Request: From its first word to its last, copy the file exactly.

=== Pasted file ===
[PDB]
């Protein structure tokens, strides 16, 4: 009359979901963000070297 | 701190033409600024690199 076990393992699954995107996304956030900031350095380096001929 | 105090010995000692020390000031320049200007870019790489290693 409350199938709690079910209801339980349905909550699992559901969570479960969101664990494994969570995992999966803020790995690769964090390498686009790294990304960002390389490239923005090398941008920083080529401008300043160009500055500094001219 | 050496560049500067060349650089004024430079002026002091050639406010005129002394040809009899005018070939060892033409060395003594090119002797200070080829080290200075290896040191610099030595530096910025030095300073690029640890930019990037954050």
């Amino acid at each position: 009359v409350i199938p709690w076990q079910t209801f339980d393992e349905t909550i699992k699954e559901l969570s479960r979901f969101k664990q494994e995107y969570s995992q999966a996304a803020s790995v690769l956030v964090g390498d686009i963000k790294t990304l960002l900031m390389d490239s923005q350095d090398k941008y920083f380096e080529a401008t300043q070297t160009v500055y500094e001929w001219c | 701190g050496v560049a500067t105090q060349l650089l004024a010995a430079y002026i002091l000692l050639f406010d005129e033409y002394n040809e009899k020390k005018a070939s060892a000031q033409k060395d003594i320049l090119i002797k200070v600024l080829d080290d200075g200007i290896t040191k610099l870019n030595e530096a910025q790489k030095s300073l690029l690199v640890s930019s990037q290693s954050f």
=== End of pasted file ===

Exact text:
[PDB]
């Protein structure tokens, strides 16, 4: 009359979901963000070297 | 701190033409600024690199 076990393992699954995107996304956030900031350095380096001929 | 105090010995000692020390000031320049200007870019790489290693 409350199938709690079910209801339980349905909550699992559901969570479960969101664990494994969570995992999966803020790995690769964090390498686009790294990304960002390389490239923005090398941008920083080529401008300043160009500055500094001219 | 050496560049500067060349650089004024430079002026002091050639406010005129002394040809009899005018070939060892033409060395003594090119002797200070080829080290200075290896040191610099030595530096910025030095300073690029640890930019990037954050």
């Amino acid at each position: 009359v409350i199938p709690w076990q079910t209801f339980d393992e349905t909550i699992k699954e559901l969570s479960r979901f969101k664990q494994e995107y969570s995992q999966a996304a803020s790995v690769l956030v964090g390498d686009i963000k790294t990304l960002l900031m390389d490239s923005q350095d090398k941008y920083f380096e080529a401008t300043q070297t160009v500055y500094e001929w001219c | 701190g050496v560049a500067t105090q060349l650089l004024a010995a430079y002026i002091l000692l050639f406010d005129e033409y002394n040809e009899k020390k005018a070939s060892a000031q033409k060395d003594i320049l090119i002797k200070v600024l080829d080290d200075g200007i290896t040191k610099l870019n030595e530096a910025q790489k030095s300073l690029l690199v640890s930019s990037q290693s954050f």